Uwezo one on one[3]Although math can be a challenging subject, Uwezo believes that all students can achieve success in math by incorporating a peer-to-peer modeling technique. This technique supports students with their math assignments and builds the students’ self-confidence to tackle new math skills.  High school students who volunteer with Simple Math Today receive service hours for their time and talent.

Uwezo maintains a 3.5 GPA while being active in drama club, chorus, and his youth group at Impact Church. He often volunteers in the community and helps classmates with their projects as well.  Uwezo plans to continue offering tutoring to After School All Stars students at Coan Middle, and he hopes to offer the program to more ASAS Atlanta sites in the future.

Uwezo and his students[3]

– written by Debbie Vassell Mitchell, Media Specialist at Coan Middle School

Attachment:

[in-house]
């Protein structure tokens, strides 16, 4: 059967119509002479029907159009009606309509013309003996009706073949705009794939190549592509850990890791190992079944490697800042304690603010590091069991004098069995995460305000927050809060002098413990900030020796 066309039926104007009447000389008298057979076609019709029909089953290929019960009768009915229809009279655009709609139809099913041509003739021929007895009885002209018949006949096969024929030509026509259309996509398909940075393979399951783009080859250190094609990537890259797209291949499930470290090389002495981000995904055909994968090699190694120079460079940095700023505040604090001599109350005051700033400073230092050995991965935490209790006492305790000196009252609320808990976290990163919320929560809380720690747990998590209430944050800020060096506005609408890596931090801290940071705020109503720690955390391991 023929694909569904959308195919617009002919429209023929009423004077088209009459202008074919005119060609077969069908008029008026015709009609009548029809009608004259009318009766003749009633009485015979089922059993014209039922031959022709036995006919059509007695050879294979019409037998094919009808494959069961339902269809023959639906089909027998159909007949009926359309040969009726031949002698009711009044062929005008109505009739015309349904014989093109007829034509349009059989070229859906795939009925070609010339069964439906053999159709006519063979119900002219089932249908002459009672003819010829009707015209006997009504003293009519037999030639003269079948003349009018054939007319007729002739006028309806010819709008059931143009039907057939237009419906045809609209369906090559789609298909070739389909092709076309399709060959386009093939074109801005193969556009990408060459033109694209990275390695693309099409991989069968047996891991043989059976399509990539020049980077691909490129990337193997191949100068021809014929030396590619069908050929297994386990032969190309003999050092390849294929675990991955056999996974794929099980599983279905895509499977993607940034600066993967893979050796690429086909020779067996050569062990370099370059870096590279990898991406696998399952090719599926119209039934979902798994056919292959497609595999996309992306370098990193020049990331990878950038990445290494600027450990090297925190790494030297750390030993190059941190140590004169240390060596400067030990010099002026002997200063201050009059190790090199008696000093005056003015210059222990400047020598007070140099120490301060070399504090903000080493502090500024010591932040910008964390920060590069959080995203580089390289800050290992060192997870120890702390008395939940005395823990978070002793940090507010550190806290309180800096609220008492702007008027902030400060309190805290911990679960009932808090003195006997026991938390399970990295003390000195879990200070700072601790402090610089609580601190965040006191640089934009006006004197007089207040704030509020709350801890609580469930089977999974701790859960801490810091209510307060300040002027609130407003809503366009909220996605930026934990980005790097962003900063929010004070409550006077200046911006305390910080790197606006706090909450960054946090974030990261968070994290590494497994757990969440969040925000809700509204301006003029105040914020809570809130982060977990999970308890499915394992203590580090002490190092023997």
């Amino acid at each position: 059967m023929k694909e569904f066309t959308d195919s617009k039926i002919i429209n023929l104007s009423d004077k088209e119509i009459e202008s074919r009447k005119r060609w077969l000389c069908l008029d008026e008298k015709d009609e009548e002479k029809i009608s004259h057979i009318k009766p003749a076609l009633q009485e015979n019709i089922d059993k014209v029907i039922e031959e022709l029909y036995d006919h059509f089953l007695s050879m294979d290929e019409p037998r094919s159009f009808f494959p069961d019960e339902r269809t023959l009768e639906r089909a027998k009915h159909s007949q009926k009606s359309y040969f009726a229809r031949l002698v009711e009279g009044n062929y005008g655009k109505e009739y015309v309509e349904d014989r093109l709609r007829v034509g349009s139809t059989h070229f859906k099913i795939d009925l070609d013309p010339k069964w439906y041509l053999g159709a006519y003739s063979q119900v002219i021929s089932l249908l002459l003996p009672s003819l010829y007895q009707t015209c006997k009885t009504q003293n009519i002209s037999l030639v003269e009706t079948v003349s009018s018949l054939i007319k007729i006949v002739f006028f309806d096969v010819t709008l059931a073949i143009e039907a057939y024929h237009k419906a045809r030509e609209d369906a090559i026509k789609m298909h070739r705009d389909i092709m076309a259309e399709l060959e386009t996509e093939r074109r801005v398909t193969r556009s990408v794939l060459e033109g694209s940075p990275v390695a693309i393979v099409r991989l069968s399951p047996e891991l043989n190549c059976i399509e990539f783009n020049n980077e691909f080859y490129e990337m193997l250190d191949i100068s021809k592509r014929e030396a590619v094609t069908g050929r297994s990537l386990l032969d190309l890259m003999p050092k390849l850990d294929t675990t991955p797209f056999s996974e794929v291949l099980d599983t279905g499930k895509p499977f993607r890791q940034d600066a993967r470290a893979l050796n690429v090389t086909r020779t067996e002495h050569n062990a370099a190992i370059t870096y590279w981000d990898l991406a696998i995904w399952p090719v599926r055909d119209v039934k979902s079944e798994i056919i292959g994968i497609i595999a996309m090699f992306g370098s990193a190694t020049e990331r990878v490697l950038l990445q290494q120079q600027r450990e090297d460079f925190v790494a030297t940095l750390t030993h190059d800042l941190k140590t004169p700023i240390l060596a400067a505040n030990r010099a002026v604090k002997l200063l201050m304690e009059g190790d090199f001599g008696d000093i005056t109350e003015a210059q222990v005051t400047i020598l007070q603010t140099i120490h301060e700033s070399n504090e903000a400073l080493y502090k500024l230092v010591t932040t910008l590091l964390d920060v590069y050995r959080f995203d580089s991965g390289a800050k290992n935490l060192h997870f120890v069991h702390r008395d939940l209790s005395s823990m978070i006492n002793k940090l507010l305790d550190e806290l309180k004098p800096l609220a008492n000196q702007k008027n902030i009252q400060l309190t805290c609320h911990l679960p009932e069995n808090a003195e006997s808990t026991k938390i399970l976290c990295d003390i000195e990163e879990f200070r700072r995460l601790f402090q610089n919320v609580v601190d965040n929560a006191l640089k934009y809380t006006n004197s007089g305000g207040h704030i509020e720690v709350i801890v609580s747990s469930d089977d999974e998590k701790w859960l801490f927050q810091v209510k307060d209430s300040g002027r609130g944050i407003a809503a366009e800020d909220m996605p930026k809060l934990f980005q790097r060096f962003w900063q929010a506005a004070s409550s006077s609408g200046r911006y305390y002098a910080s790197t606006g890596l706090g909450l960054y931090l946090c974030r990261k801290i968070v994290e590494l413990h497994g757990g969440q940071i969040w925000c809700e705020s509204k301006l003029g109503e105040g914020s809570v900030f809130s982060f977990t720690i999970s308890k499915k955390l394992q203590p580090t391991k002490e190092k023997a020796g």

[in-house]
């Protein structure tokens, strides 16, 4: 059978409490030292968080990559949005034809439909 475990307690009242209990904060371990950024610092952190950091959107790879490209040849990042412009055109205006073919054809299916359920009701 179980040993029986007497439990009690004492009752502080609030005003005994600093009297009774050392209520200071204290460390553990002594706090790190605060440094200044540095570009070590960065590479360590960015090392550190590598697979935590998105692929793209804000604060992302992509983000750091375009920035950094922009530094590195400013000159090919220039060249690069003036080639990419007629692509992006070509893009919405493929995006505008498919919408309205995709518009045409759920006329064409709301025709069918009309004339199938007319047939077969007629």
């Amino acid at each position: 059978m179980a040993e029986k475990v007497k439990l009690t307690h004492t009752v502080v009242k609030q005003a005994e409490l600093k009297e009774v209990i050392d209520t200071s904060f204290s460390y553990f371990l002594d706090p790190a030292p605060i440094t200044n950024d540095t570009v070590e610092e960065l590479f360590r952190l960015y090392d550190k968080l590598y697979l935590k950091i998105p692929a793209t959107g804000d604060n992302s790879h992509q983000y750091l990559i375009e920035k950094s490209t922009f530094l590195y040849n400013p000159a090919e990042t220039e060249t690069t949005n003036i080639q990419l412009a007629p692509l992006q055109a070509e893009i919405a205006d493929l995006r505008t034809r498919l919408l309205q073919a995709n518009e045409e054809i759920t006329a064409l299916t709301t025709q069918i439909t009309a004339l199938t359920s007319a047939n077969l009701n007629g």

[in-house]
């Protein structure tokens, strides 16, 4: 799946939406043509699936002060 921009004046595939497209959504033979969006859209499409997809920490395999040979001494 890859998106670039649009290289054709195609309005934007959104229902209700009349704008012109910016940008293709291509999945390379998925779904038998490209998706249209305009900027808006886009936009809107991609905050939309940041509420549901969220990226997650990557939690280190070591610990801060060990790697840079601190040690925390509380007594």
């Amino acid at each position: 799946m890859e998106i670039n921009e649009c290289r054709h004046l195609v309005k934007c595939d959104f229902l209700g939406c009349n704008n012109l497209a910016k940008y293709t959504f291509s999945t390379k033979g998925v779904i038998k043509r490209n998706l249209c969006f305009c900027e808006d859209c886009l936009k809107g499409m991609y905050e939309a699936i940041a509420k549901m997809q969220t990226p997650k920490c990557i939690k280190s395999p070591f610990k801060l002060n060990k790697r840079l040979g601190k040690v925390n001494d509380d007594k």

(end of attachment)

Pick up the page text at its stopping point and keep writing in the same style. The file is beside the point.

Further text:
Benteen Celebrates National Pi Day


On March 14th, Benteen Elementary celebrated National Pi Day with exciting, educational activities.  In class, students participated in exercises related with the never-ending number Pi. Students measured circular objects to prove that every circle’s circumference is about 3.14 times longer than the circle’s diameter.  They also created color-coated paper chains representing digits of Pi, and each student decorated one or more paper plates with a designated Pi number.

Screen Shot 2013-03-19 at 7.57.06 PM“After completing grade level specific Pi Day activities, the entire student body formed a line outside to emulate the vastness of the number pi,” says Shenita Vaughn, Instructional Coach at Benteen. Students held their Pi numbers proudly as they lined up outside the school.

Screen Shot 2013-03-19 at 7.57.59 PMFor the final activity, the students of the month were allowed to throw pies at teacher volunteers. A total of 12 pies were thrown with a ripple effect of laughter and excitement. It was a memorable experience for Benteen students and faculty as they celebrated their appreciation for the number Pi.